Canada’s housing market is cooling down, which is a good thing, according to Fitch Ratings.
The global rating agency said that the cool-down will help stabilize Canada’s banking system, thereby ensuring prolonged economic growth.
In other words, what’s good for the goose is good for the gander.
“The latest sales numbers provide some initial evidence that risks of near-term overheating in the Canadian housing market may be subsiding,” the agency said. “This could be a positive development for Canadian financial institutions as long as the labour market remains relatively stable.”
And therein lies the rub. Fitch’s forecast is predicated on the labor market remaining stable, but Capital Economics estimates that 115,000 construction jobs alone will be lost due to the cool-down.
So why has Finance Minister Jim Flaherty been working so hard for just this kind of outcome? Flaherty has been very insistent on cooling down the market, and analysts agree that his tightening of mortgage rules helped lead the market to its current position.
Well, it’s a simple matter of short-term vs. long-term strategy. While the cooling market may sting like a wound washed with rubbing alcohol, the temporary discomfort will prevent the wound from getting infected and leading to limbs falling off.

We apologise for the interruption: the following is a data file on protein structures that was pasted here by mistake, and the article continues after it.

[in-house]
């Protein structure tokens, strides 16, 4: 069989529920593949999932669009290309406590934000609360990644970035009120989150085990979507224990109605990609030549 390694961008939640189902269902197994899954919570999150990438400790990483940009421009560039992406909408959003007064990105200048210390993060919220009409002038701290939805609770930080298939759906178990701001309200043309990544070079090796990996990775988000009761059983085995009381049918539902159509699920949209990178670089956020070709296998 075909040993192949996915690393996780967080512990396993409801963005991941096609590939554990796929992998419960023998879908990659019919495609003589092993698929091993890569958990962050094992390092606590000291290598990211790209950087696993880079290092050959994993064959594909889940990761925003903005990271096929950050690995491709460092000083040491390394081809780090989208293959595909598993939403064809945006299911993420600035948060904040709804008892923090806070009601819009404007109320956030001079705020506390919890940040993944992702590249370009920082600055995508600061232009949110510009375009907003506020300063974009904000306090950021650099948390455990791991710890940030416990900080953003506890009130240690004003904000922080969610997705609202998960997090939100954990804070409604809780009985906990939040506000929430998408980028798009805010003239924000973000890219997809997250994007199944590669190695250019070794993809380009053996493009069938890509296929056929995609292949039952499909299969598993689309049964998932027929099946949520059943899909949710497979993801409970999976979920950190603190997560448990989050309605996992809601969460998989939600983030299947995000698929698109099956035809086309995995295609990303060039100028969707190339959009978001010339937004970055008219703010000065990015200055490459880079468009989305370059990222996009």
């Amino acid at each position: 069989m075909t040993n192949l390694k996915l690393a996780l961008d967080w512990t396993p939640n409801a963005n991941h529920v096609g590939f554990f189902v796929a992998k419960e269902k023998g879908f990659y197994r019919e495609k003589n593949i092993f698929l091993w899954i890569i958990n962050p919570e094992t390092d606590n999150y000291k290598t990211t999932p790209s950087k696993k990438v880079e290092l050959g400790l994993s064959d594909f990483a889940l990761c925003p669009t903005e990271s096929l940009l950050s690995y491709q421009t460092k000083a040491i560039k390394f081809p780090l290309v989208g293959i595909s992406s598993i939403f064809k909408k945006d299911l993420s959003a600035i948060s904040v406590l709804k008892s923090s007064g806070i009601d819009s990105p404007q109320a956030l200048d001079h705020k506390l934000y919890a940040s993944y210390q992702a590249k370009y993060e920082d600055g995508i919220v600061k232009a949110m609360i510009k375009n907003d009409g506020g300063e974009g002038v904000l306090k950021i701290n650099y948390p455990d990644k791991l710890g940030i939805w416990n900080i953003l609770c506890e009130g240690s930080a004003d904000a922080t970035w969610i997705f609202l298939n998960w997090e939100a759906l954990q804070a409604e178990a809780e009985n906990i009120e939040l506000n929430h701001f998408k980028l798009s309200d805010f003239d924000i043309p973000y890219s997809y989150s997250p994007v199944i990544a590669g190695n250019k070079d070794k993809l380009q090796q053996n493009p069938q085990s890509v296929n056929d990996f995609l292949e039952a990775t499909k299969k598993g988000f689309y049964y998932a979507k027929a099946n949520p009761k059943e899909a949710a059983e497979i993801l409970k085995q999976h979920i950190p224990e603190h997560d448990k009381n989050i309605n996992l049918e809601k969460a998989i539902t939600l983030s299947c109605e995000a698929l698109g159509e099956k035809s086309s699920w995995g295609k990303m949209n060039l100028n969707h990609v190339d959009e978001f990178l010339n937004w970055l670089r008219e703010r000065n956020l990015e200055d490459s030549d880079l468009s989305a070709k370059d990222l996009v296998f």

In case that analogy was too gross or confusing, Flaherty is essentially doubling down on the idea that whatever negative economic consequences arise from a cooling market pale in comparison to the damage a bursting housing bubble can do.
The American economy was ravaged by its housing market crash, and Flaherty has been warning against a similar fate for quite some time.
After Flaherty’s home loan restrictions took effect in July to offset ultra-low mortgage rates, home sales decreased by 5.8 percent the following month. Analysts expect the trend to continue.
“While prices may be holding up, there is now widespread evidence that home sales tumbled in almost every major city last month (save Calgary),” said Douglas Porter, economist for Bank of Montreal. “Our monitoring points to a national decline in sales of 15 percent year-over-year, with average prices at best holding flat.”
None of this is particularly good news for the housing market, but if Flaherty is correct, the cool-down will allow financial institutions time to secure themselves and concentrate on the real problem: Credit risks posed by homeowners swimming in mortgage debt.
The stronger the banks, along with fewer people being weighed down by mortgage debt, the greater the chances for economic growth, or so goes conventional wisdom.
Many borrowers and lenders may resent being babied by Flaherty and his economic policies, but without someone to remind us to eat our vegetables every now and then, how many of us would end up subsisting on candy and soda?
Maybe eventually we can find a happy medium.